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The kitchen previously opened to the dining room through a door. Framework Design recommended the opening be widened to join the kitchen to the dining room better. Cabinets are original to the kitchen, but were repainted Sherwin-Williams “Passive.” At right, the vent hood and stainless countertop surrounding the cooktop are original to the kitchen. At left, the rectangular steel panel beyond the sink hides paper towels; it’s part of the original kitchen’s fixtures.

“It’s not even stereo,” Meppelink says, “but Dave was right, so right. It has a mellifluous sound.” Debate over whether to remove the kitchen cabinets ended when Galvin insisted that the cabinets remain. The kitchen appliances were replaced, except for the vent hood. The stainless steel countertops around the cooktop were left in place, though new countertops were added elsewhere. Much of the work involved scrubbing and cleaning surfaces. Dave and Meppelink marvel at Galvin’s cleaning specialist who scrubbed all the aluminum trim on the house’s existing windows, the wood paneled walls in the den, and the bathroom floors and tiles. The surfaces look like new. But most of all, Dave and Meppelink marvel at the work of contractor John Galvin. The entire remodeling job, a large project which involved totally rewiring the house, redoing the floors and repainting surfaces took only 10 weeks. “That’s unheard of,” Meppelink says. “I cannot stress that enough. This project could’ve taken eight months to a year to finish.” Says Dave, “One day I came home from work at lunch, and we had 37 people working in the house.” “Intense” is the word the two use to describe Galvin’s work style. “If you like strong coffee, he’s espresso,” says Dave, in admiration. At the end of the project, Dave recalls sitting with Galvin on the hearth in the den, looking at what they had done. “Galvin said, ‘How could we have worked so hard, and it doesn’t look like we did anything?’” 36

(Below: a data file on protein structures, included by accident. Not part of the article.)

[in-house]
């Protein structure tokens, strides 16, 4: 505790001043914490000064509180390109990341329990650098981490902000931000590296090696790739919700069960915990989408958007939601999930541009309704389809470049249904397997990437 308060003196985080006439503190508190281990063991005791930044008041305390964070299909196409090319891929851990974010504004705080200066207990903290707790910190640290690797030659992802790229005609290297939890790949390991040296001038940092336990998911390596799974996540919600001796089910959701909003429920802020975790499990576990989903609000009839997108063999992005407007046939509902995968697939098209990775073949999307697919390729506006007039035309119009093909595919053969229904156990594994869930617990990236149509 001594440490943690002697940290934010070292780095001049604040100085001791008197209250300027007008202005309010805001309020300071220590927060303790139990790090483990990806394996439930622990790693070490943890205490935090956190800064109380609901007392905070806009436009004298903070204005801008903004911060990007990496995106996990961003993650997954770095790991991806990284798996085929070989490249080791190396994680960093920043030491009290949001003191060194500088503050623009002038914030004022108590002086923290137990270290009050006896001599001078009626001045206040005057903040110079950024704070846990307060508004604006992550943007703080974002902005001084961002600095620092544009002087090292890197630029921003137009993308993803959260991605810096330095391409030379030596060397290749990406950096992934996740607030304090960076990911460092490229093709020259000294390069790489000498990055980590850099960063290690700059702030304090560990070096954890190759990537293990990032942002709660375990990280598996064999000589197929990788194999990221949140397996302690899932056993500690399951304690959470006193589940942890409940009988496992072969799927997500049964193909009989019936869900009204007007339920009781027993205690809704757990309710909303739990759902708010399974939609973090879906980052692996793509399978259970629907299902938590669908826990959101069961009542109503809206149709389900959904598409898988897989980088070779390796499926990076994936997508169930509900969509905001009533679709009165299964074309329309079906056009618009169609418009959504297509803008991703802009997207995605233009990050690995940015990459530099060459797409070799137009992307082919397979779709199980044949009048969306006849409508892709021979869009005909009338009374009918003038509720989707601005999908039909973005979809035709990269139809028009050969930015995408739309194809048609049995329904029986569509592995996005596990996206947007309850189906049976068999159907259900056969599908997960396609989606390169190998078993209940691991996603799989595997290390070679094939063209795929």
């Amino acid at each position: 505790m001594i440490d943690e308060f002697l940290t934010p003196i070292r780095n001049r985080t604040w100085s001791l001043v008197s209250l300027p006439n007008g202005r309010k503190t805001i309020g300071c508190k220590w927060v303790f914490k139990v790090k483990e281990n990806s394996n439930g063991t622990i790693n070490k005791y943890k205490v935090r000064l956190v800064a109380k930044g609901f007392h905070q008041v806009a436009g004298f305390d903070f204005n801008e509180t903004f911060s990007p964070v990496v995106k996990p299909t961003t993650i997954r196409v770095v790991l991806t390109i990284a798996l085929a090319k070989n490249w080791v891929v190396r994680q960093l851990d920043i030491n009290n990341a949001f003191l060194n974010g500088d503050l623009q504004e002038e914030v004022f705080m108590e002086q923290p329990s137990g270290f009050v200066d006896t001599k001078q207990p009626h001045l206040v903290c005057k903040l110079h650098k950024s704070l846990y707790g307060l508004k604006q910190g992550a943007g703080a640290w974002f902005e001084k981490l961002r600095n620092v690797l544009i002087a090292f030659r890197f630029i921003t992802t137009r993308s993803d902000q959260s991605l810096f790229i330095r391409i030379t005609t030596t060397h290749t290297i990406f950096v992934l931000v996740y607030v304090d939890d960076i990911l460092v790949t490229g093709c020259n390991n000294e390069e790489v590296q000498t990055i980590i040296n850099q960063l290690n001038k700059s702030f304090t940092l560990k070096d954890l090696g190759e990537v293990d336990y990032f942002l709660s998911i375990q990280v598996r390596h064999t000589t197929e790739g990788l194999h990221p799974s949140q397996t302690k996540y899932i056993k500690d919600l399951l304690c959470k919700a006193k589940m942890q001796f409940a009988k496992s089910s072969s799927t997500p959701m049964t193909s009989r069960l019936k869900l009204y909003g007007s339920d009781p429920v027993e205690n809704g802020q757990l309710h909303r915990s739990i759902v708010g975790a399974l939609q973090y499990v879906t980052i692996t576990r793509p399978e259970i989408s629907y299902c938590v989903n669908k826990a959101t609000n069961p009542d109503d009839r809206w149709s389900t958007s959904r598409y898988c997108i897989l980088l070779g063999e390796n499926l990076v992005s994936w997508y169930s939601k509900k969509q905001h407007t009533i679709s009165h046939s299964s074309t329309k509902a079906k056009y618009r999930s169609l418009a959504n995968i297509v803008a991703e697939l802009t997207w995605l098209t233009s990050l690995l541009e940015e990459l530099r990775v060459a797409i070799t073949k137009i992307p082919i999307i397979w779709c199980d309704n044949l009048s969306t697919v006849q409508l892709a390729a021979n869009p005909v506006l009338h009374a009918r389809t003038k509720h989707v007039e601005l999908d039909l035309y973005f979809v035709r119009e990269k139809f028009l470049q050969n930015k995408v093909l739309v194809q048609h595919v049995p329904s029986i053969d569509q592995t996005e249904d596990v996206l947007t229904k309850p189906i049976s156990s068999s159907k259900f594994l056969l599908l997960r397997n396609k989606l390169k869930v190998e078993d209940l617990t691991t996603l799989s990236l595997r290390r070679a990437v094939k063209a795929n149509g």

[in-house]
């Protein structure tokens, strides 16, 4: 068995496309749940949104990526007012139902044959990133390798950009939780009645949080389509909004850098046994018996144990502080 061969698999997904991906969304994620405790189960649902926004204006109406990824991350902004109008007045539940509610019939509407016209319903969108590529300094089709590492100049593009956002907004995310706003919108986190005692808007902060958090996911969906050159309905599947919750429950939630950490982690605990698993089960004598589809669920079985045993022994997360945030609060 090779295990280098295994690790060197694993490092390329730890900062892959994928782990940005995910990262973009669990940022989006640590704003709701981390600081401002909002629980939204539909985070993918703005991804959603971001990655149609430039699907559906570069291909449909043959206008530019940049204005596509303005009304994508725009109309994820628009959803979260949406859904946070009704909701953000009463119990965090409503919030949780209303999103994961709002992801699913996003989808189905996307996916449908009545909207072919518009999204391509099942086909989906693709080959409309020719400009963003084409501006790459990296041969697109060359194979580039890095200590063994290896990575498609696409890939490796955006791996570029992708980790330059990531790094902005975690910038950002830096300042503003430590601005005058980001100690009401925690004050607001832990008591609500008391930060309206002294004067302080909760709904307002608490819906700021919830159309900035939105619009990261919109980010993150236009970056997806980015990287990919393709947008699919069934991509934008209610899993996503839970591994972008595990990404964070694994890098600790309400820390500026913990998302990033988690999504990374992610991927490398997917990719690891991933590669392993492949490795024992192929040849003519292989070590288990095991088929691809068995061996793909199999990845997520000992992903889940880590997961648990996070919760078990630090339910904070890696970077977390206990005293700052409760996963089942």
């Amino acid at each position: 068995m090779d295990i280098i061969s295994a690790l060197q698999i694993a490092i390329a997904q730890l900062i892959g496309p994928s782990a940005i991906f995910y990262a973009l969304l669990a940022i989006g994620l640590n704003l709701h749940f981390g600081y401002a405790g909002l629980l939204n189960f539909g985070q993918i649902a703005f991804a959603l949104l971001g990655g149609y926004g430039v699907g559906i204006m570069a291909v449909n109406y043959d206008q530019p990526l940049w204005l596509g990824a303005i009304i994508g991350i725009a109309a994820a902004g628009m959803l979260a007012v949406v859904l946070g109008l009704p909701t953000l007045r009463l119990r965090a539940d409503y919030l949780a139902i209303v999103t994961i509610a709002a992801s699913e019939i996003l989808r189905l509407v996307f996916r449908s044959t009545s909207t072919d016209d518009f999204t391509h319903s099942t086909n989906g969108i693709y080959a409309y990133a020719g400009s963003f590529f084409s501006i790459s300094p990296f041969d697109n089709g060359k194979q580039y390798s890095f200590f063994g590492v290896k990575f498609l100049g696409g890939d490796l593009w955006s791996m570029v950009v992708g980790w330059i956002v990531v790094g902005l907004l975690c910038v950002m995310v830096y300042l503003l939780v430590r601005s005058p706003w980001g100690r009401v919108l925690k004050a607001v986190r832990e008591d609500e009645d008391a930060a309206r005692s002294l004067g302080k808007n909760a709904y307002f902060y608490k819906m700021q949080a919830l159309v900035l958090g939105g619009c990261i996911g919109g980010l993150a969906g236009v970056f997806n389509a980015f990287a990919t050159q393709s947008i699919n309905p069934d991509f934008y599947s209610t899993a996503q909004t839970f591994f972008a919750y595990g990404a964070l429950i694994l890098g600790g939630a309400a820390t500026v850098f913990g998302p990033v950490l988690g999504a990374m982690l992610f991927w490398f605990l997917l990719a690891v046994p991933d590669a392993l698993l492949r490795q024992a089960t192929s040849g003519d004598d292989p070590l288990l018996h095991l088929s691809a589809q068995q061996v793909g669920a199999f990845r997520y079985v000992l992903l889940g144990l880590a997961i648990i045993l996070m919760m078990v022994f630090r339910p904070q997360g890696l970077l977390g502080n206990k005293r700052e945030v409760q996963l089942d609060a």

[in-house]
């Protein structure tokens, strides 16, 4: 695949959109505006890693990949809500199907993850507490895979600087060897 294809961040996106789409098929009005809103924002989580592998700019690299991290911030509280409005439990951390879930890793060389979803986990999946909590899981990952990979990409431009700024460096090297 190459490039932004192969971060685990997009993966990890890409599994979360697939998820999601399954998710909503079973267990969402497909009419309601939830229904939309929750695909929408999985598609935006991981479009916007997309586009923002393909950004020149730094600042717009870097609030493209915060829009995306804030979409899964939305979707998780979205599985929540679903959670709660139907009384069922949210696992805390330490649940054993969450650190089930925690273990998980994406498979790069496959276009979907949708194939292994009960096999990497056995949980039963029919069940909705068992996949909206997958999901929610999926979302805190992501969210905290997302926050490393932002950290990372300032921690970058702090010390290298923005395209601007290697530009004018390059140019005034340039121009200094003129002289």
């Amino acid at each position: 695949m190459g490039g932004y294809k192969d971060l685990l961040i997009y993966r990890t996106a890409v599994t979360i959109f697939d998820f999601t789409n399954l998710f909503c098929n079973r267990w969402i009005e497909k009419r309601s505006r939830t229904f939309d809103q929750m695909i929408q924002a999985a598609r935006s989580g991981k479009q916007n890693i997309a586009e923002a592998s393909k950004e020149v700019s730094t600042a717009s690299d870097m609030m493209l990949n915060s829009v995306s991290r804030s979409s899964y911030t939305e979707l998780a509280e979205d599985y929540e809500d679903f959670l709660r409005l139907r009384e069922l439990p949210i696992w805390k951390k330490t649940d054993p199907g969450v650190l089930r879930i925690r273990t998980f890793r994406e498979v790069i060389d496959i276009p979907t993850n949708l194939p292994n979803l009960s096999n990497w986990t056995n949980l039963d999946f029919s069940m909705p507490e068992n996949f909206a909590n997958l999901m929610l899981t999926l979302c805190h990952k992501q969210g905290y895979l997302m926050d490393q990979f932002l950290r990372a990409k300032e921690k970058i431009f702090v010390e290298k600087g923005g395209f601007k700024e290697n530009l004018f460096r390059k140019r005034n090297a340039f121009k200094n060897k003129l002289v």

Exactly, says Meppelink. “Good design shouldn’t draw attention to itself.” SETTLING IN The layout of the house has changed the way the Thompsons live together as a family in several ways. In their Montrose house, they didn’t sit down to dinner every night. In Old Braeswood, they do. Opening the wall between the kitchen and the dining room has made it easy and inviting to serve dinner in the dining room. “We eat together there every single night,” Zoe says. “We talk about our day. Dinner has become more of a treasured ritual.” The only TV in the main house is the non-working vintage 1955 TV hidden behind cabinetry in the den. They definitely wanted to keep that TV for its historic charm. The only operable TV is in the guest suite by the carport. “The importance of the TV has diminished even more,” Zoe says. “I think that’s a positive thing for us.” The children can play freely in the large fenced backyard, and they have many friends to play with. “Within 100 feet of our house there are six other boys under the age of 10,” she says. “The first week in the house we were sitting at dinner and Dave said, “’I felt my shoulders have dropped for the first time in a year and a half,’” Zoe says. “We’re home. We can finally relax. It’s really become a bit of a refuge for all of us.” Dave enjoys making sodas—real sodas that fizz—for the kids at the fully restored soda fountain at the bar. In the evening, when adult guests gather round the bar, he shakes a mean martini, daiquiri or Manhattan.